Intercampo oilfield is characterized by heavy oil with mid-high permeability and high oil saturation, which is an unconsolidated reservoir driven by edge water and bottom water. This paper presents the oilfield's application of three decline analysis models to the 13 horizontal and 13 vertical wells of the oilfield respectively, as well as the comparison of the decline features between vertical and horizontal wells. The authors point out that the decline analysis models are not only applicable for vertical wells but also for horizontal wells. Although the water cut rising of horizontal wells are different from vertical wells, the authors emphasize the well type and reservoir properties are not associated with the decline analysis models. In regards to screening and comparing of decline analysis models; how to select and use the models; their application condition; and the models features are clearly presented in this paper.

The paper introduces two new decline analysis models for horizontal wells. They have been applied to predict production rate of the oilfields, reservoirs, and wells, as well as their future trends. The results accord well with the actual data from the oilfield. The classical models screened out and the new models were recommended analyzing the production performance of the oilfields and reservoirs for the types of wells.


The Intercampo Oilfield, located in Zulia in the northeast part of Lake Maracaibo in Venezuela, was taken over by CNPC American Ltd. in 1998. The water depth of the lake ranges from 7 to 26 meters and the entire area is 39.56 square meters in extent. Most of the reservoirs are buried from 3560 to 7500 ft, with heavy crude-oil gravity ranging from 12.5 to 23.3 API. The reservoir is characterized by strong heterogeneity, substantial differences in physical properties, such as middle-heavy crude oil, edge water and bottom water [1]. CNPC American Ltd drilled 131 new wells, including 54 horizontal wells by the end of 2004, of which the first horizontal well was drilled in 1999. In the new wells, except for twenty seven ESP wells, 77 wells are produced by continuous gas lift.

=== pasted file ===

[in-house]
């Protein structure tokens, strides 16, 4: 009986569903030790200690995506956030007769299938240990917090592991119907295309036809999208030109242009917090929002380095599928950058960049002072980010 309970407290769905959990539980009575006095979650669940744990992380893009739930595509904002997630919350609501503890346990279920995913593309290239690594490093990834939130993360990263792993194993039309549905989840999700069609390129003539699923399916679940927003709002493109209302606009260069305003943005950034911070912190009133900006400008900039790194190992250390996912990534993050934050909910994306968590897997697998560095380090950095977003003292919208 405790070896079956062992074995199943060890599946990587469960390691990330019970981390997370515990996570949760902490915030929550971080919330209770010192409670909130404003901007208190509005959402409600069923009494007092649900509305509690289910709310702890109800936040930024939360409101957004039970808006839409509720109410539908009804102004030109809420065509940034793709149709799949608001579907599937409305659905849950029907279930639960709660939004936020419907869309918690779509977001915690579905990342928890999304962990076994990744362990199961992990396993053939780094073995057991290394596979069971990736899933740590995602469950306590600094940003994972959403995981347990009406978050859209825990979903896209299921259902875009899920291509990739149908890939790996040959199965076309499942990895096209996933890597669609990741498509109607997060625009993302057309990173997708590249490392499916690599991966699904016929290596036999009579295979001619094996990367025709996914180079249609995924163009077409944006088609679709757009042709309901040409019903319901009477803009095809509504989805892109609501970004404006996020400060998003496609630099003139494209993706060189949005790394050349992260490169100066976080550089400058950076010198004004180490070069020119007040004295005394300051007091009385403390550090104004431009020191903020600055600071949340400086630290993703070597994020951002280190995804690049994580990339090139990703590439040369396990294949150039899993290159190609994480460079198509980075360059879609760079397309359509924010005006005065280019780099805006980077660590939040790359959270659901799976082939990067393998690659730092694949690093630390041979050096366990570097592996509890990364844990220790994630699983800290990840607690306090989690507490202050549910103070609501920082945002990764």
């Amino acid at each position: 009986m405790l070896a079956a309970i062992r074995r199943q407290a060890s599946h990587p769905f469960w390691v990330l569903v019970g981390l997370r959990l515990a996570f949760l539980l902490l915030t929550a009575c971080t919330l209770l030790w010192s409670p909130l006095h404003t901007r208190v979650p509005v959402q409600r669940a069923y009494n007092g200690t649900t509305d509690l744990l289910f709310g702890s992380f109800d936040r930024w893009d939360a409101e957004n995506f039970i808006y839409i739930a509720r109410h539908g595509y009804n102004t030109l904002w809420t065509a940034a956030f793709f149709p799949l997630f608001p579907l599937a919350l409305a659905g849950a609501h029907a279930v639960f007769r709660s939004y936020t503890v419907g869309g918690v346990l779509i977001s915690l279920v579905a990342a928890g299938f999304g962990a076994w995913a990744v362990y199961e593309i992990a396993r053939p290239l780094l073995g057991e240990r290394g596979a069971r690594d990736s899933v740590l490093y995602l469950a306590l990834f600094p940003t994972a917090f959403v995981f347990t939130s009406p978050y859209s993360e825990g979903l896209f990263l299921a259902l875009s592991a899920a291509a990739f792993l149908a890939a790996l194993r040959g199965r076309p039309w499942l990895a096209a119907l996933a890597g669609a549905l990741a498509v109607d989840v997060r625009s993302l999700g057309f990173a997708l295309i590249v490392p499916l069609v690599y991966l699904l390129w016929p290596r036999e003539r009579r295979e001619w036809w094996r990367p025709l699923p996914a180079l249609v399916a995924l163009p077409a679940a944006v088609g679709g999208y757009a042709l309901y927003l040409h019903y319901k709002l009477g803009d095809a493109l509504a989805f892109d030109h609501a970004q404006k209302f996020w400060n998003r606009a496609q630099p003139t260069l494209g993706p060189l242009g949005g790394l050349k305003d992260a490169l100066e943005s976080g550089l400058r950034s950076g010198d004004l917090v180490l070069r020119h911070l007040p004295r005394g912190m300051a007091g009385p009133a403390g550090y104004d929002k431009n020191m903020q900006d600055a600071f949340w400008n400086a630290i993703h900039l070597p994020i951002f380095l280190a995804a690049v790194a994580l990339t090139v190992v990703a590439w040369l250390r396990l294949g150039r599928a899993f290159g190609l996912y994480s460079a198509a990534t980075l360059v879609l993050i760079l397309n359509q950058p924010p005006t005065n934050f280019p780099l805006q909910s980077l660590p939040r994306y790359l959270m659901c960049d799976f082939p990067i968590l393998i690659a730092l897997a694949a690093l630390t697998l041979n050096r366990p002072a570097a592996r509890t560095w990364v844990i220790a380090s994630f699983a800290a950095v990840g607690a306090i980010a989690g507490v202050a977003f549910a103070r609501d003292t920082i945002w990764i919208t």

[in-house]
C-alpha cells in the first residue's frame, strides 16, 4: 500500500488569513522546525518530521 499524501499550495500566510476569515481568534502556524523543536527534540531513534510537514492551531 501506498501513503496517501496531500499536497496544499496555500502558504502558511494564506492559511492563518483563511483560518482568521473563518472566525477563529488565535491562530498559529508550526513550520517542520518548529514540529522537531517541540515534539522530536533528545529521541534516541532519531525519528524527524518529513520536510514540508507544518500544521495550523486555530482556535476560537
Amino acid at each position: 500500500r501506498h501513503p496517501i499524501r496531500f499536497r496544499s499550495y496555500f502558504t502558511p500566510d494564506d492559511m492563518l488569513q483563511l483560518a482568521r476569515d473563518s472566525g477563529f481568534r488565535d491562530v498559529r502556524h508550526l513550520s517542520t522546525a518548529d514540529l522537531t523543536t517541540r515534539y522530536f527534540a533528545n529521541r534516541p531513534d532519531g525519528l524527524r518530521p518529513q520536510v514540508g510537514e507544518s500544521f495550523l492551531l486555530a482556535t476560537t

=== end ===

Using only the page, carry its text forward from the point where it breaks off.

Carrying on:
The existing decline curve analysis techniques, which included three Arps models (exponential, hyperbolic, and harmonic, 1945), and Fetkovich model (1980), are derived empirically. But the Arps models are still a preferred method for forecasting the oil production and proven reserve. The methods have played a very important role in exploration and development of oilfields in the world [2–6].

Li and Horne (2001) developed their decline analytical model, called the Li-Horne model [7–8], and based on fluid flow mechanisms study. In fact, Li and Horne made a conceptual mistake in their reasoning of the Arps models. Our research found that the Arps' models does not have any association with fluid flow mechanism, reservoir types, and the fluid's characteristics, such as steady or unsteady flow and single or multiphase flow.

The two new decline analysis models are introduced in this paper; they are named the Orstrand-Weng model [2, 9] and T model [10]. By using the two models, the production decline analysis and reserve prediction both will be done.

The main purpose of the paper is to conduct a comparison among the four models of the Arps model, Li-Horne model, Orstrand-Weng model and T model for the application condition and results in the oilfields.

Reservoir Description

In the last decade, horizontal well technology has been employed widely in the production of heavy oil and extra heavy oil in the reservoirs of the Intercampo oilfield. The reservoirs are currently classified into three types. The first type includes two areas of BASUP and BAMED. These reservoirs are situated in the upper Miocene, characterized by heavy-oil, mid-to-high permeability, and high-saturation, unconsolidated sand reservoirs. In the second type, we have BAINF, LAGNA and LGINF, in the middle Miocene. They are middle-heavy crude oil, mid-to-high permeability, high-saturation, unconsolidated sand reservoirs. Finally, the third type B-2-X features, a middle-heavy crude oil, low porosity-permeability and high-oil-saturation sand reservoir, situated in the lower Eocene.

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